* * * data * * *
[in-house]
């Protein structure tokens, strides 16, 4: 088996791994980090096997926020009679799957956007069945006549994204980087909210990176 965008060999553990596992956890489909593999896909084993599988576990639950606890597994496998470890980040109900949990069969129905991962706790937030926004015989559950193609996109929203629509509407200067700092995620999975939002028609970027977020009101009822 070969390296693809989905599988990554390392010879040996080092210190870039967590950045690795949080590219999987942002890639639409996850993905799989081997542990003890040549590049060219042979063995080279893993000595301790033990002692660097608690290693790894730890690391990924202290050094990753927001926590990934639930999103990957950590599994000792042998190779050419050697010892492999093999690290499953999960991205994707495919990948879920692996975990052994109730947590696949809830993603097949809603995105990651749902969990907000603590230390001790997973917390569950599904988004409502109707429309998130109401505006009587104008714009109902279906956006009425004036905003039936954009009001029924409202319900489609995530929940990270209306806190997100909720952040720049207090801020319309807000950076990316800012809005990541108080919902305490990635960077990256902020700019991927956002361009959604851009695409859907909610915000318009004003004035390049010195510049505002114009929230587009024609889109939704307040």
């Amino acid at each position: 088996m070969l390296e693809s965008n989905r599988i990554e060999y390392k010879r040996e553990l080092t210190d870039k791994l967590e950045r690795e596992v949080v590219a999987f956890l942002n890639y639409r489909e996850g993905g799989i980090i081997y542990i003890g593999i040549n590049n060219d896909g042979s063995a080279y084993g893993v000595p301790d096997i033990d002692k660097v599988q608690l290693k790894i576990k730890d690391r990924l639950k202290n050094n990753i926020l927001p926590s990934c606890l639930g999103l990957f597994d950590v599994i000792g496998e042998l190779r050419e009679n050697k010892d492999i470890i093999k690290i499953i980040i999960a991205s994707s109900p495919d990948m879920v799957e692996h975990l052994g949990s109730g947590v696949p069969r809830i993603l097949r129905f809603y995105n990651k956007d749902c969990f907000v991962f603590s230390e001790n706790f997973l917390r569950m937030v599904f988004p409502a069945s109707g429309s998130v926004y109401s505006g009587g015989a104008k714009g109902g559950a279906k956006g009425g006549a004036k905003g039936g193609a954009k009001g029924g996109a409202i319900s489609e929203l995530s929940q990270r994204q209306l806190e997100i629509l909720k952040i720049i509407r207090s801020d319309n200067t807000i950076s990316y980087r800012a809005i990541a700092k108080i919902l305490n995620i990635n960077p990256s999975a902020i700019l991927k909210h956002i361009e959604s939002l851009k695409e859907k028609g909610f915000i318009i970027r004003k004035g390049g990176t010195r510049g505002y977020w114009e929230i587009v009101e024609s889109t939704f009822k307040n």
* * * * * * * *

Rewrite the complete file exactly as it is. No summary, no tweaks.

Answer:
[in-house]
């Protein structure tokens, strides 16, 4: 088996791994980090096997926020009679799957956007069945006549994204980087909210990176 965008060999553990596992956890489909593999896909084993599988576990639950606890597994496998470890980040109900949990069969129905991962706790937030926004015989559950193609996109929203629509509407200067700092995620999975939002028609970027977020009101009822 070969390296693809989905599988990554390392010879040996080092210190870039967590950045690795949080590219999987942002890639639409996850993905799989081997542990003890040549590049060219042979063995080279893993000595301790033990002692660097608690290693790894730890690391990924202290050094990753927001926590990934639930999103990957950590599994000792042998190779050419050697010892492999093999690290499953999960991205994707495919990948879920692996975990052994109730947590696949809830993603097949809603995105990651749902969990907000603590230390001790997973917390569950599904988004409502109707429309998130109401505006009587104008714009109902279906956006009425004036905003039936954009009001029924409202319900489609995530929940990270209306806190997100909720952040720049207090801020319309807000950076990316800012809005990541108080919902305490990635960077990256902020700019991927956002361009959604851009695409859907909610915000318009004003004035390049010195510049505002114009929230587009024609889109939704307040």
């Amino acid at each position: 088996m070969l390296e693809s965008n989905r599988i990554e060999y390392k010879r040996e553990l080092t210190d870039k791994l967590e950045r690795e596992v949080v590219a999987f956890l942002n890639y639409r489909e996850g993905g799989i980090i081997y542990i003890g593999i040549n590049n060219d896909g042979s063995a080279y084993g893993v000595p301790d096997i033990d002692k660097v599988q608690l290693k790894i576990k730890d690391r990924l639950k202290n050094n990753i926020l927001p926590s990934c606890l639930g999103l990957f597994d950590v599994i000792g496998e042998l190779r050419e009679n050697k010892d492999i470890i093999k690290i499953i980040i999960a991205s994707s109900p495919d990948m879920v799957e692996h975990l052994g949990s109730g947590v696949p069969r809830i993603l097949r129905f809603y995105n990651k956007d749902c969990f907000v991962f603590s230390e001790n706790f997973l917390r569950m937030v599904f988004p409502a069945s109707g429309s998130v926004y109401s505006g009587g015989a104008k714009g109902g559950a279906k956006g009425g006549a004036k905003g039936g193609a954009k009001g029924g996109a409202i319900s489609e929203l995530s929940q990270r994204q209306l806190e997100i629509l909720k952040i720049i509407r207090s801020d319309n200067t807000i950076s990316y980087r800012a809005i990541a700092k108080i919902l305490n995620i990635n960077p990256s999975a902020i700019l991927k909210h956002i361009e959604s939002l851009k695409e859907k028609g909610f915000i318009i970027r004003k004035g390049g990176t010195r510049g505002y977020w114009e929230i587009v009101e024609s889109t939704f009822k307040n």